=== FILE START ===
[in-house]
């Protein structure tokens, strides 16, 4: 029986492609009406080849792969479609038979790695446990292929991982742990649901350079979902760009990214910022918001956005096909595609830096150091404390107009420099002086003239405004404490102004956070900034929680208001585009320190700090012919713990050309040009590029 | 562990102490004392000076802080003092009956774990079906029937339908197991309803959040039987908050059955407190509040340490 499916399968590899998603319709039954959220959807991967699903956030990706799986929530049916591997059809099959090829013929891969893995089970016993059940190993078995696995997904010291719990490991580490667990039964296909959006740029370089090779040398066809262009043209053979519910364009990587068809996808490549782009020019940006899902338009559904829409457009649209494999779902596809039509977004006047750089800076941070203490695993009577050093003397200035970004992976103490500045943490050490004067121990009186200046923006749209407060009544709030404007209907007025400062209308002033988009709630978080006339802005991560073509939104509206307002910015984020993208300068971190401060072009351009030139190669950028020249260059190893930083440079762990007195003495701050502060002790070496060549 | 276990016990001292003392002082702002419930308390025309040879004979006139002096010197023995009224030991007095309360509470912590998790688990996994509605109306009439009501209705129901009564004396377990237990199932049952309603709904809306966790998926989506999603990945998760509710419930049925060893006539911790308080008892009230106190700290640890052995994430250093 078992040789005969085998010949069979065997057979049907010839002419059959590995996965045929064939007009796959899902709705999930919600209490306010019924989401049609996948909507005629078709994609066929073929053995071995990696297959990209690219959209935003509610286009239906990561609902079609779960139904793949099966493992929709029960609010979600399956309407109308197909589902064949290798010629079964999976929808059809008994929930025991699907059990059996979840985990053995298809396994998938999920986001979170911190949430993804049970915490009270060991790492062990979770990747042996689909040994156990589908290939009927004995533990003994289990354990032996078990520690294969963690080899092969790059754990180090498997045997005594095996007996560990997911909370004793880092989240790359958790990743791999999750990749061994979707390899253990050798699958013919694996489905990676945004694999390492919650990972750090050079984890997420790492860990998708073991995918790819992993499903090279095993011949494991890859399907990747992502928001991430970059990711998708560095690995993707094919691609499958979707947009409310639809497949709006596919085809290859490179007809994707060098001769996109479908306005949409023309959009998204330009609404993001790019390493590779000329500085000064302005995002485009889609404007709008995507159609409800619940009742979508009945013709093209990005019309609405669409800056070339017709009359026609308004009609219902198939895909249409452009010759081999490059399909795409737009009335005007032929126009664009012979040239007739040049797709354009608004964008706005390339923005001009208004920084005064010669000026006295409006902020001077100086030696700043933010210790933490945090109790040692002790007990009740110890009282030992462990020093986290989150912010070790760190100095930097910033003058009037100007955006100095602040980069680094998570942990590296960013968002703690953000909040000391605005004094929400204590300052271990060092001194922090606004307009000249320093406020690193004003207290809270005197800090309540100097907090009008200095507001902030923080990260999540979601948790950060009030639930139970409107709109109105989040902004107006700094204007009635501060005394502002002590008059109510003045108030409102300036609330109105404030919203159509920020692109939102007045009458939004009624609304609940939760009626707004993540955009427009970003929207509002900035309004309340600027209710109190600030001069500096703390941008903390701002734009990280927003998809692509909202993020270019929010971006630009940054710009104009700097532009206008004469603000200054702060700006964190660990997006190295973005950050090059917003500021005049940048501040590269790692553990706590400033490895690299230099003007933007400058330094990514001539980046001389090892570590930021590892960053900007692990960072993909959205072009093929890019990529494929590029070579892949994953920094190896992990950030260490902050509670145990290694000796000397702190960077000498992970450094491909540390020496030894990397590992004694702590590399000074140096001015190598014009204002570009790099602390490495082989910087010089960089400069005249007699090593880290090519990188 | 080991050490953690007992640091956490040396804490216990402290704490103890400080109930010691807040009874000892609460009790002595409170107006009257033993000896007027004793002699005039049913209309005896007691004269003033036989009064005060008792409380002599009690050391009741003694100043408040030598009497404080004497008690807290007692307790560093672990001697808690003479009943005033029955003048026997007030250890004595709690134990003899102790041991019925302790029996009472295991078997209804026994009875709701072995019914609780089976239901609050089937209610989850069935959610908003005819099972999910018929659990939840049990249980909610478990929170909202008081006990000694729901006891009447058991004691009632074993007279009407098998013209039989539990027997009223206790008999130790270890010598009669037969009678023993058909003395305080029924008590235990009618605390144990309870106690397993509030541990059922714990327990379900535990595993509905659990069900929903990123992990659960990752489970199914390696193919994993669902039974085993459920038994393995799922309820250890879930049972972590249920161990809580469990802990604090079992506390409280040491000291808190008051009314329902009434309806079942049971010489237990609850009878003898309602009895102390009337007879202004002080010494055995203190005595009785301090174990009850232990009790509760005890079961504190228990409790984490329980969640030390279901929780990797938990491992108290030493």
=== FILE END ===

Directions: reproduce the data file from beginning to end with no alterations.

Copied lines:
[in-house]
């Protein structure tokens, strides 16, 4: 029986492609009406080849792969479609038979790695446990292929991982742990649901350079979902760009990214910022918001956005096909595609830096150091404390107009420099002086003239405004404490102004956070900034929680208001585009320190700090012919713990050309040009590029 | 562990102490004392000076802080003092009956774990079906029937339908197991309803959040039987908050059955407190509040340490 499916399968590899998603319709039954959220959807991967699903956030990706799986929530049916591997059809099959090829013929891969893995089970016993059940190993078995696995997904010291719990490991580490667990039964296909959006740029370089090779040398066809262009043209053979519910364009990587068809996808490549782009020019940006899902338009559904829409457009649209494999779902596809039509977004006047750089800076941070203490695993009577050093003397200035970004992976103490500045943490050490004067121990009186200046923006749209407060009544709030404007209907007025400062209308002033988009709630978080006339802005991560073509939104509206307002910015984020993208300068971190401060072009351009030139190669950028020249260059190893930083440079762990007195003495701050502060002790070496060549 | 276990016990001292003392002082702002419930308390025309040879004979006139002096010197023995009224030991007095309360509470912590998790688990996994509605109306009439009501209705129901009564004396377990237990199932049952309603709904809306966790998926989506999603990945998760509710419930049925060893006539911790308080008892009230106190700290640890052995994430250093 078992040789005969085998010949069979065997057979049907010839002419059959590995996965045929064939007009796959899902709705999930919600209490306010019924989401049609996948909507005629078709994609066929073929053995071995990696297959990209690219959209935003509610286009239906990561609902079609779960139904793949099966493992929709029960609010979600399956309407109308197909589902064949290798010629079964999976929808059809008994929930025991699907059990059996979840985990053995298809396994998938999920986001979170911190949430993804049970915490009270060991790492062990979770990747042996689909040994156990589908290939009927004995533990003994289990354990032996078990520690294969963690080899092969790059754990180090498997045997005594095996007996560990997911909370004793880092989240790359958790990743791999999750990749061994979707390899253990050798699958013919694996489905990676945004694999390492919650990972750090050079984890997420790492860990998708073991995918790819992993499903090279095993011949494991890859399907990747992502928001991430970059990711998708560095690995993707094919691609499958979707947009409310639809497949709006596919085809290859490179007809994707060098001769996109479908306005949409023309959009998204330009609404993001790019390493590779000329500085000064302005995002485009889609404007709008995507159609409800619940009742979508009945013709093209990005019309609405669409800056070339017709009359026609308004009609219902198939895909249409452009010759081999490059399909795409737009009335005007032929126009664009012979040239007739040049797709354009608004964008706005390339923005001009208004920084005064010669000026006295409006902020001077100086030696700043933010210790933490945090109790040692002790007990009740110890009282030992462990020093986290989150912010070790760190100095930097910033003058009037100007955006100095602040980069680094998570942990590296960013968002703690953000909040000391605005004094929400204590300052271990060092001194922090606004307009000249320093406020690193004003207290809270005197800090309540100097907090009008200095507001902030923080990260999540979601948790950060009030639930139970409107709109109105989040902004107006700094204007009635501060005394502002002590008059109510003045108030409102300036609330109105404030919203159509920020692109939102007045009458939004009624609304609940939760009626707004993540955009427009970003929207509002900035309004309340600027209710109190600030001069500096703390941008903390701002734009990280927003998809692509909202993020270019929010971006630009940054710009104009700097532009206008004469603000200054702060700006964190660990997006190295973005950050090059917003500021005049940048501040590269790692553990706590400033490895690299230099003007933007400058330094990514001539980046001389090892570590930021590892960053900007692990960072993909959205072009093929890019990529494929590029070579892949994953920094190896992990950030260490902050509670145990290694000796000397702190960077000498992970450094491909540390020496030894990397590992004694702590590399000074140096001015190598014009204002570009790099602390490495082989910087010089960089400069005249007699090593880290090519990188 | 080991050490953690007992640091956490040396804490216990402290704490103890400080109930010691807040009874000892609460009790002595409170107006009257033993000896007027004793002699005039049913209309005896007691004269003033036989009064005060008792409380002599009690050391009741003694100043408040030598009497404080004497008690807290007692307790560093672990001697808690003479009943005033029955003048026997007030250890004595709690134990003899102790041991019925302790029996009472295991078997209804026994009875709701072995019914609780089976239901609050089937209610989850069935959610908003005819099972999910018929659990939840049990249980909610478990929170909202008081006990000694729901006891009447058991004691009632074993007279009407098998013209039989539990027997009223206790008999130790270890010598009669037969009678023993058909003395305080029924008590235990009618605390144990309870106690397993509030541990059922714990327990379900535990595993509905659990069900929903990123992990659960990752489970199914390696193919994993669902039974085993459920038994393995799922309820250890879930049972972590249920161990809580469990802990604090079992506390409280040491000291808190008051009314329902009434309806079942049971010489237990609850009878003898309602009895102390009337007879202004002080010494055995203190005595009785301090174990009850232990009790509760005890079961504190228990409790984490329980969640030390279901929780990797938990491992108290030493």